Troy, N.Y. - Scientists in the New York Center for Astrobiology at Rensselaer Polytechnic Institute have used the oldest minerals on Earth to reconstruct the atmospheric conditions present on Earth very soon after its birth. The findings, which appear in the Dec. 1 edition of the journal Nature, are the first direct evidence of what the ancient atmosphere of the planet was like soon after its formation and directly challenge years of research on the type of atmosphere out of which life arose on the planet.
The scientists show that the atmosphere of Earth just 500 million years after its creation was not a methane-filled wasteland as previously proposed, but instead was much closer to the conditions of our current atmosphere. The findings, in a paper titled "The oxidation state of Hadean magmas and implications for early Earth's atmosphere," have implications for our understanding of how and when life began on this planet and could begin elsewhere in the universe. The research was funded by NASA.
For decades, scientists believed that the atmosphere of early Earth was highly reduced, meaning that oxygen was greatly limited. Such oxygen-poor conditions would have resulted in an atmosphere filled with noxious methane, carbon monoxide, hydrogen sulfide, and ammonia. To date, there remain widely held theories and studies of how life on Earth may have been built out of this deadly atmosphere cocktail.
Now, scientists at Rensselaer are turning these atmospheric assumptions on their heads with findings that prove the conditions on early Earth were simply not conducive to the formation of this type of atmosphere, but rather to an atmosphere dominated by the more oxygen-rich compounds found within our current atmosphere -- including water, carbon dioxide, and sulfur dioxide.
"We can now say with some certainty that many scientists studying the origins of life on Earth simply picked the wrong atmosphere," said Bruce Watson, Institute Professor of Science at Rensselaer.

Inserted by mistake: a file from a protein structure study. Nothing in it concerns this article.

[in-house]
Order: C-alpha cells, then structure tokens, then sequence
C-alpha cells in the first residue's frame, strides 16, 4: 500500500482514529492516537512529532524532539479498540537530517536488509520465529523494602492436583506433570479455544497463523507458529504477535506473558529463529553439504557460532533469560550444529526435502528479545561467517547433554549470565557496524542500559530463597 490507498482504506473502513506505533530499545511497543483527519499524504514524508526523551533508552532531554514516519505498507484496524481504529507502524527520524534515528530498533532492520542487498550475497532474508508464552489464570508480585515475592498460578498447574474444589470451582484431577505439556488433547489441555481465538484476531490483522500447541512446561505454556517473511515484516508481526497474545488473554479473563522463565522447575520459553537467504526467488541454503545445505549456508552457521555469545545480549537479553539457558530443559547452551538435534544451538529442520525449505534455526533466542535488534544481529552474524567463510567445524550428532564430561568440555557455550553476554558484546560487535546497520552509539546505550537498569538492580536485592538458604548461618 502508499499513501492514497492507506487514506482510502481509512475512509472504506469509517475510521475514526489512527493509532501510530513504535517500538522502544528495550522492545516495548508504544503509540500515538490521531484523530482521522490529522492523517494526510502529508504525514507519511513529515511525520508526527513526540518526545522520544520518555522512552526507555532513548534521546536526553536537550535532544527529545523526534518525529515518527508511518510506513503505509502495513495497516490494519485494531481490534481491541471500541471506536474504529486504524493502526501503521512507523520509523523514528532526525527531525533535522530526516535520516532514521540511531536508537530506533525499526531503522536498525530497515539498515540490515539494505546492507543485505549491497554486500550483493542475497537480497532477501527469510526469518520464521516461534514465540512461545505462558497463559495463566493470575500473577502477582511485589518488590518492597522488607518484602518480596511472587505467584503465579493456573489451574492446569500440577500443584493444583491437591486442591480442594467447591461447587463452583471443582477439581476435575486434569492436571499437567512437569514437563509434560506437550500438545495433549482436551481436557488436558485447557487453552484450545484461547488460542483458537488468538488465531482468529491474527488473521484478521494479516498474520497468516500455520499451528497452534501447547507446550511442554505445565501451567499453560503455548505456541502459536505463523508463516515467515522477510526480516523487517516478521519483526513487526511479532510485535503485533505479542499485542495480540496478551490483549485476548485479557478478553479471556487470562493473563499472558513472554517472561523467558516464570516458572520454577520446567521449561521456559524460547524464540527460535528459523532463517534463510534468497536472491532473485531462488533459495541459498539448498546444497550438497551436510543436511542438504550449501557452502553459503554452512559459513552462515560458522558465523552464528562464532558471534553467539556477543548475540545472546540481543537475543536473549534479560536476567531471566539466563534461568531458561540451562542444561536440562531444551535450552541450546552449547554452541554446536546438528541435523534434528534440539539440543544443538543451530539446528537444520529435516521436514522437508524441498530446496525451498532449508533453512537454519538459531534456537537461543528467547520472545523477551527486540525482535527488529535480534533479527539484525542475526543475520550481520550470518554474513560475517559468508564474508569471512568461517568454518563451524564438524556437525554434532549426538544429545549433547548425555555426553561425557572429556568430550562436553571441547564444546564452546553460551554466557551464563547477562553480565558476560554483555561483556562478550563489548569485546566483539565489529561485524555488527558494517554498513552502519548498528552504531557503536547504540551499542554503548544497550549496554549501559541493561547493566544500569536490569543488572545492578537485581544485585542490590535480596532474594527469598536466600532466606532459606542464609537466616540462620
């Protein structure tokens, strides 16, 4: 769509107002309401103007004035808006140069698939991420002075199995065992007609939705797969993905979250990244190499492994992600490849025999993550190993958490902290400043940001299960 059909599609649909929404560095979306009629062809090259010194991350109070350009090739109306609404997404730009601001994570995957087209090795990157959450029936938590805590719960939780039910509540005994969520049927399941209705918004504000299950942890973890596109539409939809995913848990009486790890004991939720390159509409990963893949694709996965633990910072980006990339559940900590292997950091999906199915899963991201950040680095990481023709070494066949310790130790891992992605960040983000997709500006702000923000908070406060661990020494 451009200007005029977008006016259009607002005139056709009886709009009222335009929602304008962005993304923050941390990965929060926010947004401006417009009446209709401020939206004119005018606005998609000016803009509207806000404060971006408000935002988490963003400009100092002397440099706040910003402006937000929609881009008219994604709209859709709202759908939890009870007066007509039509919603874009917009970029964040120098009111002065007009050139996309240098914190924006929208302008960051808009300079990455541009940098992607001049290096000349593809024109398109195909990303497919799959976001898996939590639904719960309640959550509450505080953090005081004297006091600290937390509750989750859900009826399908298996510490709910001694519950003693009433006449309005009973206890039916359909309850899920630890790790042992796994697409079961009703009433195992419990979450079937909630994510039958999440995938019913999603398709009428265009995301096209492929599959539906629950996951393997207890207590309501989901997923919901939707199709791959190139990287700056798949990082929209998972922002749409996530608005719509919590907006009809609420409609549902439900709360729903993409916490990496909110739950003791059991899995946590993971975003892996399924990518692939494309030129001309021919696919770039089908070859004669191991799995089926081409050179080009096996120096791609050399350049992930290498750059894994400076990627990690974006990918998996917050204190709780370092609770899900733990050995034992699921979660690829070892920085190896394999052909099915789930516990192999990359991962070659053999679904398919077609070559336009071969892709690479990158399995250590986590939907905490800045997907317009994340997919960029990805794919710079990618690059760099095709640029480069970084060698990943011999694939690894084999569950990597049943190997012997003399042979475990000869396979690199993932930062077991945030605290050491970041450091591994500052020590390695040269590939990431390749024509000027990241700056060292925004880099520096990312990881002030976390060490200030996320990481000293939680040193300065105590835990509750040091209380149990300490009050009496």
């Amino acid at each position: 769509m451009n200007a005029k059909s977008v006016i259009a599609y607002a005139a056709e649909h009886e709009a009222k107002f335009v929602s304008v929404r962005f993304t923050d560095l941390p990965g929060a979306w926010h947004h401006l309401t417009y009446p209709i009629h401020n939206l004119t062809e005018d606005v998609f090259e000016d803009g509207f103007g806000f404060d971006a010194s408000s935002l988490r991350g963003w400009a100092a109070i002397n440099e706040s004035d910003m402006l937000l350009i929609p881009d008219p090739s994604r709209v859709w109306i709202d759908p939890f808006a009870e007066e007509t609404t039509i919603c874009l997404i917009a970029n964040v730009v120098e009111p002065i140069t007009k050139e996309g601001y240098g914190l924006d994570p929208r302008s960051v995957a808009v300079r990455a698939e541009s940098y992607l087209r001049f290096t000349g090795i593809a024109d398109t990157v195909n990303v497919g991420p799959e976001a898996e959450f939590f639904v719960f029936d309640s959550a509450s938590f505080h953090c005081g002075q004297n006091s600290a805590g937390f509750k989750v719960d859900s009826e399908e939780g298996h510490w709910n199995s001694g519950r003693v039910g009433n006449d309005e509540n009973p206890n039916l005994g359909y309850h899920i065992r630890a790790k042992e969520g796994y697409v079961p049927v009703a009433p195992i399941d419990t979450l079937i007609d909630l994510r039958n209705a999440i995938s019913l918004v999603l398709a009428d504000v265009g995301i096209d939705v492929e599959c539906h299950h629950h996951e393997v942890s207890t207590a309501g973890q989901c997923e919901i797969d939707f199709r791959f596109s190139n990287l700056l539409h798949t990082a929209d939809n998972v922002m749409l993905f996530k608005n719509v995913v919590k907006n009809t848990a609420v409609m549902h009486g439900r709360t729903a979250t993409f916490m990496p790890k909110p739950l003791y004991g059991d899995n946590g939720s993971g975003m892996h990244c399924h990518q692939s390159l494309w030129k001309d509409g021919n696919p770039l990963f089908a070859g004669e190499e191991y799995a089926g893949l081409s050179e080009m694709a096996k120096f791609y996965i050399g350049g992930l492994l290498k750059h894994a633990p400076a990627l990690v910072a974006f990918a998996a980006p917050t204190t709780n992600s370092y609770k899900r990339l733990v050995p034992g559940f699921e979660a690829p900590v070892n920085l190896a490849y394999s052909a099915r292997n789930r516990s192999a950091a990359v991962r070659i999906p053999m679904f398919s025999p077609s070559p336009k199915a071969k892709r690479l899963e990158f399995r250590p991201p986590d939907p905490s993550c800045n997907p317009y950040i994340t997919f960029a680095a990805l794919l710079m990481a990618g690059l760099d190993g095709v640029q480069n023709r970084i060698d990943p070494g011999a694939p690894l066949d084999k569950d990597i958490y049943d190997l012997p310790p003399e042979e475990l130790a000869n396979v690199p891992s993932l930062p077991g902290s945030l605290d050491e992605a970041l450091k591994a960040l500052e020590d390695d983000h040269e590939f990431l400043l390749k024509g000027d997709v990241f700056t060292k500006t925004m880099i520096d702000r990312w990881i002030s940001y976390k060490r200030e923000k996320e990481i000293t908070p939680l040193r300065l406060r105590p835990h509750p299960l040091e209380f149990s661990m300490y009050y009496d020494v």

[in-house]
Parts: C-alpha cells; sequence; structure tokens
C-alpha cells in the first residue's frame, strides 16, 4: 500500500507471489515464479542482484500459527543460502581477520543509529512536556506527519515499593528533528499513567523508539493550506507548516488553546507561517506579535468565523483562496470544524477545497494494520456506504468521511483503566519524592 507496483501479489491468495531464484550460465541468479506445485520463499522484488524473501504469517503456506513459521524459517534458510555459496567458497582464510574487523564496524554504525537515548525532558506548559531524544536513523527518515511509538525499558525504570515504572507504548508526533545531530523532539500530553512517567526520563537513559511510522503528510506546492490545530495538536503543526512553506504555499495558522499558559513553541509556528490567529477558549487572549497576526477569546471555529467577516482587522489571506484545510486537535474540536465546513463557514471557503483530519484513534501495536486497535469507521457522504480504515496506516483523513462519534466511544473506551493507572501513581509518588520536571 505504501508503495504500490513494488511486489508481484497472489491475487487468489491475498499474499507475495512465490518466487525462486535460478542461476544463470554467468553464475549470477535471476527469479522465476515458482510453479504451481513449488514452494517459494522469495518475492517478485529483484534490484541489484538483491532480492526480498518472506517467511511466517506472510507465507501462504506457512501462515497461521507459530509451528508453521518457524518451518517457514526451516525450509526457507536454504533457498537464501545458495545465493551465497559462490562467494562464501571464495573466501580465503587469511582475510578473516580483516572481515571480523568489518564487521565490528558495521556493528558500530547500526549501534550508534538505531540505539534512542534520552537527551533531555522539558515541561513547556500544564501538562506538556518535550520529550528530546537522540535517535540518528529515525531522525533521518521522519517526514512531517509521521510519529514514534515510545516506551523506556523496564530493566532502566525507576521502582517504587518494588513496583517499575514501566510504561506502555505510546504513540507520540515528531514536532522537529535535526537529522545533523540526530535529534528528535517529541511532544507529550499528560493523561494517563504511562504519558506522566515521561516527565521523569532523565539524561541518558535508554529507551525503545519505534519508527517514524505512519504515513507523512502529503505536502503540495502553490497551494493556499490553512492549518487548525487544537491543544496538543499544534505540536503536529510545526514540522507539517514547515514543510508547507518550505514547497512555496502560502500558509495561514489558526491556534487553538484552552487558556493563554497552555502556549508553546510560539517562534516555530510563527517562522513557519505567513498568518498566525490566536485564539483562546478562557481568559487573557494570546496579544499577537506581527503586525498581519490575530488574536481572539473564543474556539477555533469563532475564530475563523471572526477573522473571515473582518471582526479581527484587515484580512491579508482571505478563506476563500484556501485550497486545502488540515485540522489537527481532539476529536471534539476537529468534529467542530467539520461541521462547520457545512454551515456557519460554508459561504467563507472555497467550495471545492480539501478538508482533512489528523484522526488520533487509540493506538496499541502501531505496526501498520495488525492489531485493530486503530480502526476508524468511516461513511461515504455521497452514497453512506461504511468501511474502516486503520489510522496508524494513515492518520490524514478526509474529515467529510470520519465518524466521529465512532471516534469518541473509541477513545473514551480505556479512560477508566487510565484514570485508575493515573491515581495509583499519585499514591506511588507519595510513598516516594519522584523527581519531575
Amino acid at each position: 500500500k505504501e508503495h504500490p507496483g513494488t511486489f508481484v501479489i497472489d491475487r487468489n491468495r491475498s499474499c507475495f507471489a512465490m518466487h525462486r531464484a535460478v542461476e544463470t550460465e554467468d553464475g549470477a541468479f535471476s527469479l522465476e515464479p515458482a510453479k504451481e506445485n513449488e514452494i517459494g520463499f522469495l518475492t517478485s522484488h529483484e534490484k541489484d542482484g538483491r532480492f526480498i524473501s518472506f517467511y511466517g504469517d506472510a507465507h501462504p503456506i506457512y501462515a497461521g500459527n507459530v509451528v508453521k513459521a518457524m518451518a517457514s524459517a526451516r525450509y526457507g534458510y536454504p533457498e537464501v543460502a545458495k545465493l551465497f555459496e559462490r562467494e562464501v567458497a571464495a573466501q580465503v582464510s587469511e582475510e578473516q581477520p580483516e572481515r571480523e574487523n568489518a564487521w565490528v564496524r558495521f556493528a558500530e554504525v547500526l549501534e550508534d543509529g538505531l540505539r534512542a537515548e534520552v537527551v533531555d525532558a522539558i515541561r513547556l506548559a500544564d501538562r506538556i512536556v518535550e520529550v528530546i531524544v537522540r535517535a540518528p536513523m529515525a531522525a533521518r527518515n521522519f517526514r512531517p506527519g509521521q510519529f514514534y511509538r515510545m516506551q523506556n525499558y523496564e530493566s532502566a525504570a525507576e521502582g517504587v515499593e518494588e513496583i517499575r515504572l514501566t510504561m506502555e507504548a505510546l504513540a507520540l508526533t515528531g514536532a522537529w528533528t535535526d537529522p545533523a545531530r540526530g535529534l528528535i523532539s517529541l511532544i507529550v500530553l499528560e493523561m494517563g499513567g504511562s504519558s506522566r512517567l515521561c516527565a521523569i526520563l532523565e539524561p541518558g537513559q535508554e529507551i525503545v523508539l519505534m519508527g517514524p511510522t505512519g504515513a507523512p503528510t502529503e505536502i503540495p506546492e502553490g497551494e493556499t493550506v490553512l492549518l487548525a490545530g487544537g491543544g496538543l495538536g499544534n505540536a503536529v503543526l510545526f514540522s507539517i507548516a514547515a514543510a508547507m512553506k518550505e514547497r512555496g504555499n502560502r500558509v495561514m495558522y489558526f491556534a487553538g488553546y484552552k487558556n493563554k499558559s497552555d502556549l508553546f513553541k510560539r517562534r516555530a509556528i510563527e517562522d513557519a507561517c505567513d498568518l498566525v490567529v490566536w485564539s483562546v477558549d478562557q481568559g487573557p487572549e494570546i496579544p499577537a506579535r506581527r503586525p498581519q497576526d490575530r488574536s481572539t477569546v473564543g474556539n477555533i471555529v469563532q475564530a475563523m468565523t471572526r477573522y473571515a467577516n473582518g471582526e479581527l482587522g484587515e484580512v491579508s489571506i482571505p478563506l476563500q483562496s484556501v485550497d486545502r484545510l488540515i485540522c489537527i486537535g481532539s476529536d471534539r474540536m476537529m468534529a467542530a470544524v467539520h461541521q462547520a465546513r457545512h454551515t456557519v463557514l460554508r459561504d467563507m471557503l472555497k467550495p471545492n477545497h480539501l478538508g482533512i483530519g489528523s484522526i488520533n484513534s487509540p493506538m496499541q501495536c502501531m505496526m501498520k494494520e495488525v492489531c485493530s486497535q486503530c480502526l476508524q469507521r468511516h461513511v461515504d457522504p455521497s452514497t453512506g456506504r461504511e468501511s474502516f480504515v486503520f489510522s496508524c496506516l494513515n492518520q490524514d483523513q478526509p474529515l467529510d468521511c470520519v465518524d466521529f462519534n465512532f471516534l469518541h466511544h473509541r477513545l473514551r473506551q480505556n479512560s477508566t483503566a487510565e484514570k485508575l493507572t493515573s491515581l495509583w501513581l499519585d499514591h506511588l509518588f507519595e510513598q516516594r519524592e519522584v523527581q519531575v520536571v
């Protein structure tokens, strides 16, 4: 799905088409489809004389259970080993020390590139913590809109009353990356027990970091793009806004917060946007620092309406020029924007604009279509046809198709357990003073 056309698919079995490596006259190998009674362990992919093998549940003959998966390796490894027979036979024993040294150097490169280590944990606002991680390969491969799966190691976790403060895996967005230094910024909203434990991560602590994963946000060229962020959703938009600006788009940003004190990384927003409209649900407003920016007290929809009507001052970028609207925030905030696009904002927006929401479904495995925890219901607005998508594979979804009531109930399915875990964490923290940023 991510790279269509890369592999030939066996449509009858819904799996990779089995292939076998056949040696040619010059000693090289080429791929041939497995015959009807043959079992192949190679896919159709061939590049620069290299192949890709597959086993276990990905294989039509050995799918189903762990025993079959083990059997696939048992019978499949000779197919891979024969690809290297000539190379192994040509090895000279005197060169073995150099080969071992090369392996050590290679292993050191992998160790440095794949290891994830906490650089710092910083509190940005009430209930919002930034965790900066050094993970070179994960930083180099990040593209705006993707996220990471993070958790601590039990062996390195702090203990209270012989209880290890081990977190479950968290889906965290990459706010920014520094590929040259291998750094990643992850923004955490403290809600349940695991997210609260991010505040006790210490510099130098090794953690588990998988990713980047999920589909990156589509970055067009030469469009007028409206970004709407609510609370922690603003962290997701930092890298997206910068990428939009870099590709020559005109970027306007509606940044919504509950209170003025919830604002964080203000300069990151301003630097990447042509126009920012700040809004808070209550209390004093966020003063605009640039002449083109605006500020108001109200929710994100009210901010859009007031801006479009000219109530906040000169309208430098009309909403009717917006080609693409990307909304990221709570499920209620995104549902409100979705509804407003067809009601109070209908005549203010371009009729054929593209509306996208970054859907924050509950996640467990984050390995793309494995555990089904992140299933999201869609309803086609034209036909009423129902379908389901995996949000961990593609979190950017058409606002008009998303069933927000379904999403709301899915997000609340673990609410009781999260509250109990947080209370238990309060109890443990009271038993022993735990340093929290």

The findings rest on the widely held theory that Earth's atmosphere was formed by gases released from volcanic activity on its surface. Today, as during the earliest days of the Earth, magma flowing from deep in the Earth contains dissolved gases. When that magma nears the surface, those gases are released into the surrounding air.
"Most scientists would argue that this outgassing from magma was the main input to the atmosphere," Watson said. "To understand the nature of the atmosphere 'in the beginning,' we needed to determine what gas species were in the magmas supplying the atmosphere."
As magma approaches the Earth's surface, it either erupts or stalls in the crust, where it interacts with surrounding rocks, cools, and crystallizes into solid rock. These frozen magmas and the elements they contain can be literal milestones in the history of Earth.
One important milestone is zircon. Unlike other materials that are destroyed over time by erosion and subduction, certain zircons are nearly as old as the Earth itself. As such, zircons can literally tell the entire history of the planet - if you know the right questions to ask.
The scientists sought to determine the oxidation levels of the magmas that formed these ancient zircons to quantify, for the first time ever, how oxidized were the gases being released early in Earth's history. Understanding the level of oxidation could spell the difference between nasty swamp gas and the mixture of water vapor and carbon dioxide we are currently so accustomed to, according to study lead author Dustin Trail, a postdoctoral researcher in the Center for Astrobiology.